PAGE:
The Hong Kong Economic & Trade Office (HKETO) in Sydney is the representative office of the Government of the Hong Kong Special Administrative Region, established in 1995 to strengthen economic and cultural ties with Australia and New Zealand.
19 February 2014
A Victoria Business School student has played a key role in designing a new tertiary student banking package which is being launched as part of orientation activities.
Matt Barnes, who completed a Bachelor of Commerce with Honours in Marketing at Victoria in 2013, has worked on the project for The Co-operative Bank as part of Victoria’s Summer Research Scholarships programme, with academic supervision provided by staff from the School of Marketing and International Business.
Now in its fifth year, the programme sees Victoria partner with companies, government agencies and professional groups to help fund a research placement for some of its top performing students, while also helping organisations tackle research projects they want carried out.
As part of his work in helping to design a student-friendly package, Matt convened a focus group of other students from Victoria to find out more about how they manage their finances and what they want from their bank.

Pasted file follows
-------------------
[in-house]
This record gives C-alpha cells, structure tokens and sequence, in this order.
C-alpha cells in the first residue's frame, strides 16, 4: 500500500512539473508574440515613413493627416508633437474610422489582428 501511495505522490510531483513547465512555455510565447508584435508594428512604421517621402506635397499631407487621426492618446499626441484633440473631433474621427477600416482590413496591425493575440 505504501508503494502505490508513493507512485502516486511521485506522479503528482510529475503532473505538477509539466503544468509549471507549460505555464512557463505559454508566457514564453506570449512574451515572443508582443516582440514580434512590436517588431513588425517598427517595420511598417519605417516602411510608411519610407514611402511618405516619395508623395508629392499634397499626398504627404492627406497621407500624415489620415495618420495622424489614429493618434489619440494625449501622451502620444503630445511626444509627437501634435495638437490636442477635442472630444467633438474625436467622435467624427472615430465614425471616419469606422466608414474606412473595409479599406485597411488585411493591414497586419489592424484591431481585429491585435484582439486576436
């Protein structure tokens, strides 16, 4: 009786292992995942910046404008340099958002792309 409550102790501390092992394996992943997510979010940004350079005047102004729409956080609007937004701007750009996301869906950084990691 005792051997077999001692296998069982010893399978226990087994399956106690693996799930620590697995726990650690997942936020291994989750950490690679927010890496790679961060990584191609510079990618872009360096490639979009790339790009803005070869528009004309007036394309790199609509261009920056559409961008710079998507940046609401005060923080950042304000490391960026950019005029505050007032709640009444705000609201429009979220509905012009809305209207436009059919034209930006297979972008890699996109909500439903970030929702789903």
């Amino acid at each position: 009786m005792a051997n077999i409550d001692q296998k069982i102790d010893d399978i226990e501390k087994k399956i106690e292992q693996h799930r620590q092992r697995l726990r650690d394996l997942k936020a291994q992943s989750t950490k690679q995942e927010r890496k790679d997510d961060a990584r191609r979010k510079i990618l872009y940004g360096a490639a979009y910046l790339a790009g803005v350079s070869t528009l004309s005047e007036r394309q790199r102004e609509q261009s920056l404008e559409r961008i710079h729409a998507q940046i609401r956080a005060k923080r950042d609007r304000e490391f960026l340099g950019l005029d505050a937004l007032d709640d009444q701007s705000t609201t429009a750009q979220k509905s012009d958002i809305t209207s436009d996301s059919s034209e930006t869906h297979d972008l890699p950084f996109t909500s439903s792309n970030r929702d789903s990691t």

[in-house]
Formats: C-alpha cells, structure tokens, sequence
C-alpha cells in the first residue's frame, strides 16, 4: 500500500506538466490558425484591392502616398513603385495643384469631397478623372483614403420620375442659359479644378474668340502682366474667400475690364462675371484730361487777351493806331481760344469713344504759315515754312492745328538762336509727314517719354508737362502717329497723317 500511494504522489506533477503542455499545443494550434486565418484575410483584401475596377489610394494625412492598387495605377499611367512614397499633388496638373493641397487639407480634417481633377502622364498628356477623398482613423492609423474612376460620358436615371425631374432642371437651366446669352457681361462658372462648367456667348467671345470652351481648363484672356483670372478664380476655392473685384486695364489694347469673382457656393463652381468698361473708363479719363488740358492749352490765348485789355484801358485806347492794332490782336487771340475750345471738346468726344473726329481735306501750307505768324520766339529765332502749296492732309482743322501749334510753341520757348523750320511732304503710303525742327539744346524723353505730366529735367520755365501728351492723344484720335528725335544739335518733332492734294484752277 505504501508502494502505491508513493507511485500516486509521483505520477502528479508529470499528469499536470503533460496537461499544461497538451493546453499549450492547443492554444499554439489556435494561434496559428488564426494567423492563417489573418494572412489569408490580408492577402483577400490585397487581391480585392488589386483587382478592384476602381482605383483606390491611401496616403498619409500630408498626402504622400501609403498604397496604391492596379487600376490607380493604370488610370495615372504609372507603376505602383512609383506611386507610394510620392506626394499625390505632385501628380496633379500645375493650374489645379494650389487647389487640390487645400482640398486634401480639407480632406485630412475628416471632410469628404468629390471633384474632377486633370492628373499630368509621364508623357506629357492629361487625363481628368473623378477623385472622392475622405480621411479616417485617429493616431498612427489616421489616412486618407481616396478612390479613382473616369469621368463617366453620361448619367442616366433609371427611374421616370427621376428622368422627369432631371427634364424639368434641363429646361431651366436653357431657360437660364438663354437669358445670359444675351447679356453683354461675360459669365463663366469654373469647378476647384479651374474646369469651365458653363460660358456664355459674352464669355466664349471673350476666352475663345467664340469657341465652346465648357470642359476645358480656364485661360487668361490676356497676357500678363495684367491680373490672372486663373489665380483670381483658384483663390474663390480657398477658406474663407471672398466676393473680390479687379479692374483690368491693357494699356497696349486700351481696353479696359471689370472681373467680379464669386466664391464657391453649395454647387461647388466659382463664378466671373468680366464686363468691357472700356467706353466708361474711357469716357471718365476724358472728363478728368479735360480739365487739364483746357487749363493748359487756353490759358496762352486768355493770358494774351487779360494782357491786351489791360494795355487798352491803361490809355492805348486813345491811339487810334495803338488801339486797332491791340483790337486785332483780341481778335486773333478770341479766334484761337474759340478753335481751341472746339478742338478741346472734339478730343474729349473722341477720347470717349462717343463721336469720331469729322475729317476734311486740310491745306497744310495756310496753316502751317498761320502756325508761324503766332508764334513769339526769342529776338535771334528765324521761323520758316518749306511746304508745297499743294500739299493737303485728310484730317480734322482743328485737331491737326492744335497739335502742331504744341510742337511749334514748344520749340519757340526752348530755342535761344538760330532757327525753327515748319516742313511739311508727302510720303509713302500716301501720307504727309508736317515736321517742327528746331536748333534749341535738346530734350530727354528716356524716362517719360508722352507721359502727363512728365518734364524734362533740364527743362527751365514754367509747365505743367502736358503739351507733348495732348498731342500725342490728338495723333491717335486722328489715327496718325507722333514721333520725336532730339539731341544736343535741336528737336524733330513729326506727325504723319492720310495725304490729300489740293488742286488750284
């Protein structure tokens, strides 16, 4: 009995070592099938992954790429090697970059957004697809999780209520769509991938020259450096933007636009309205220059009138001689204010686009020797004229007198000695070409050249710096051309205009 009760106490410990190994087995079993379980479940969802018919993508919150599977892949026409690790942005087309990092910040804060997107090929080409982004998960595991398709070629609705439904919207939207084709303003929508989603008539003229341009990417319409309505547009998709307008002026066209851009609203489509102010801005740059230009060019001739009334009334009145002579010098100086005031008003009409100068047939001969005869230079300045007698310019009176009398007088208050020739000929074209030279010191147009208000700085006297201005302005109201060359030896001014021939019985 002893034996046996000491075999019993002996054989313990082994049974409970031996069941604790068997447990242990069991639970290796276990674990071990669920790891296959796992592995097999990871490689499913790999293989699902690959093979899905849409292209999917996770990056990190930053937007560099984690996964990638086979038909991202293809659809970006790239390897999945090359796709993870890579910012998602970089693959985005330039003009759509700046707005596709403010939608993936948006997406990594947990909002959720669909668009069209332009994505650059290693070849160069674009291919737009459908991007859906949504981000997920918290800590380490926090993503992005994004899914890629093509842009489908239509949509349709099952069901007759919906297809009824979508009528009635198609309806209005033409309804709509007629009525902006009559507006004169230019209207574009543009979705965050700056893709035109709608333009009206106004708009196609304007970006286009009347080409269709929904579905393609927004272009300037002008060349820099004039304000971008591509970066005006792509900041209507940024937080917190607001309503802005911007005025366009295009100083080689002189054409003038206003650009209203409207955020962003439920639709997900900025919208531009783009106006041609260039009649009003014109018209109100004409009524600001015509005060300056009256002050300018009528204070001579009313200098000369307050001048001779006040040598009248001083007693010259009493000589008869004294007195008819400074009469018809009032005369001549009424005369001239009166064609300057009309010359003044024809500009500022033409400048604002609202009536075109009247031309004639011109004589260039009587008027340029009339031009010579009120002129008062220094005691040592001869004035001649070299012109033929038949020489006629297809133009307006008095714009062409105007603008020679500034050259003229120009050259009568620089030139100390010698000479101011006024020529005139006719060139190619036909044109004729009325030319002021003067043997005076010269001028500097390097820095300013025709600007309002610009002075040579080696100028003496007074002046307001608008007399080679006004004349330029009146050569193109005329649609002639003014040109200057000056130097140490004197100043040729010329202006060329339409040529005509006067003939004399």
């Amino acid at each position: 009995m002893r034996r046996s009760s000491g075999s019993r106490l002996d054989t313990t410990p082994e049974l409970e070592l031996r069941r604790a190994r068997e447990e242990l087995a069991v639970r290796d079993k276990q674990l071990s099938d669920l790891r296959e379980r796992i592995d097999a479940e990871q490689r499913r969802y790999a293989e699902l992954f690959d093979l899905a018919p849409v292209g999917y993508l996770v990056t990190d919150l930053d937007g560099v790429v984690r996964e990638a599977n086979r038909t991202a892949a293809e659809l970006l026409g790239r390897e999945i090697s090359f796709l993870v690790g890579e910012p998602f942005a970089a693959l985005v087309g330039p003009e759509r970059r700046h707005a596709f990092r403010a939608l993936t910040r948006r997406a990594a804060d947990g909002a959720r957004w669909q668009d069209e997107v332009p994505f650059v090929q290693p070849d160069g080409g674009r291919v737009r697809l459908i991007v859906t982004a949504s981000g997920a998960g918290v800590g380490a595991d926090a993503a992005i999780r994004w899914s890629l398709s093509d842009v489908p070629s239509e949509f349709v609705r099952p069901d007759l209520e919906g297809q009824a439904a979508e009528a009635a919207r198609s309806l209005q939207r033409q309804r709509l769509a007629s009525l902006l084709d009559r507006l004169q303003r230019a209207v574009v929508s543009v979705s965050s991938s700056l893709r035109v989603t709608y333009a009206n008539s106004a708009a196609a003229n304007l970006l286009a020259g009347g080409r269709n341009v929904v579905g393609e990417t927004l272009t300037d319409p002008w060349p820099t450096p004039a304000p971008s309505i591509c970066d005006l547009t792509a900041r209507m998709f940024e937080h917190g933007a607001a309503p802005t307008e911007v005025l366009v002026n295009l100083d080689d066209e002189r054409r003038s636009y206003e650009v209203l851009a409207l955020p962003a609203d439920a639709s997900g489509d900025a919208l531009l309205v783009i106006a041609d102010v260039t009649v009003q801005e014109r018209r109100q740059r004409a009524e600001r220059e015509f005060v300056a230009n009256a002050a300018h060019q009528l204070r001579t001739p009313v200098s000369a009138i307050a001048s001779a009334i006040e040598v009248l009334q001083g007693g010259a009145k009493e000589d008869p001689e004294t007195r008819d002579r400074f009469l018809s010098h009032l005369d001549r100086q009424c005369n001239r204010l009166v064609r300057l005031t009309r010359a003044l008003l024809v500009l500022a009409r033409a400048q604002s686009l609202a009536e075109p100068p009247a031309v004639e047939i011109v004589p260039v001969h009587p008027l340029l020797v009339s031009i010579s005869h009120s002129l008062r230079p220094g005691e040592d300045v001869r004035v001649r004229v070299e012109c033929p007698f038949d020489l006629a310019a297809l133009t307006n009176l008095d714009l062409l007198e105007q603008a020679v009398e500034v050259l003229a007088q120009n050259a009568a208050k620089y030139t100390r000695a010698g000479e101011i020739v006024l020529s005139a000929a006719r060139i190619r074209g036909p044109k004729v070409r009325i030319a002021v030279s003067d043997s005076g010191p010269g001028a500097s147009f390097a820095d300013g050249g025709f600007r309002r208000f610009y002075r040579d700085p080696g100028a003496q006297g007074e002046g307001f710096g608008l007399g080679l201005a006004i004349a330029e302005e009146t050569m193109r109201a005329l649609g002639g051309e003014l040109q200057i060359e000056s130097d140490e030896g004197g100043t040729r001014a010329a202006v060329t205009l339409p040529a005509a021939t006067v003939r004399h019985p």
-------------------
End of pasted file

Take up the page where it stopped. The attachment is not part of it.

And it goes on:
"It was interesting to see that there are gaps in some students’ knowledge about controlling their finances," says Matt.
"A number of them didn’t know the extent of the fees they pay, how the services they get compare to what’s offered to other customers or how they go about switching banks."
As well as gathering feedback from people who might sign up for the package, Matt had to explore ways in which The Co-operative Bank could compete with bigger players in the tertiary student segment of the market.
The package developed, which will be available nationally but introduced at the University of Canterbury initially, is designed to help students manage their money through the ups and downs of a university year.
"What students tell us is that their finances are cyclical -- at the start of the year they usually have funds in their account from summer employment but that changes as the year progresses," says Matt.
"What we are doing, which is a point of difference, is offering a high interest savings account which gives students a better return in the up parts of the cycle."
Grant Pritchard, Deposits Portfolio Manager for The Co-operative Bank, says using Victoria’s summer research programme gave the bank a fresh perspective.
"As well as bringing new ideas, the rapport Matt was able to create with the focus group of other students was priceless. He got much more out of that group than our staff or even a professional facilitator could have."
Matt says one of the best things about his involvement in the project was the opportunity to put what he had learned at university into practise.
"I did my Honours dissertation on retail banking so it was a perfect opening for me. Overall, it's been a great experience to be involved in something that has been made for students with the help of other students."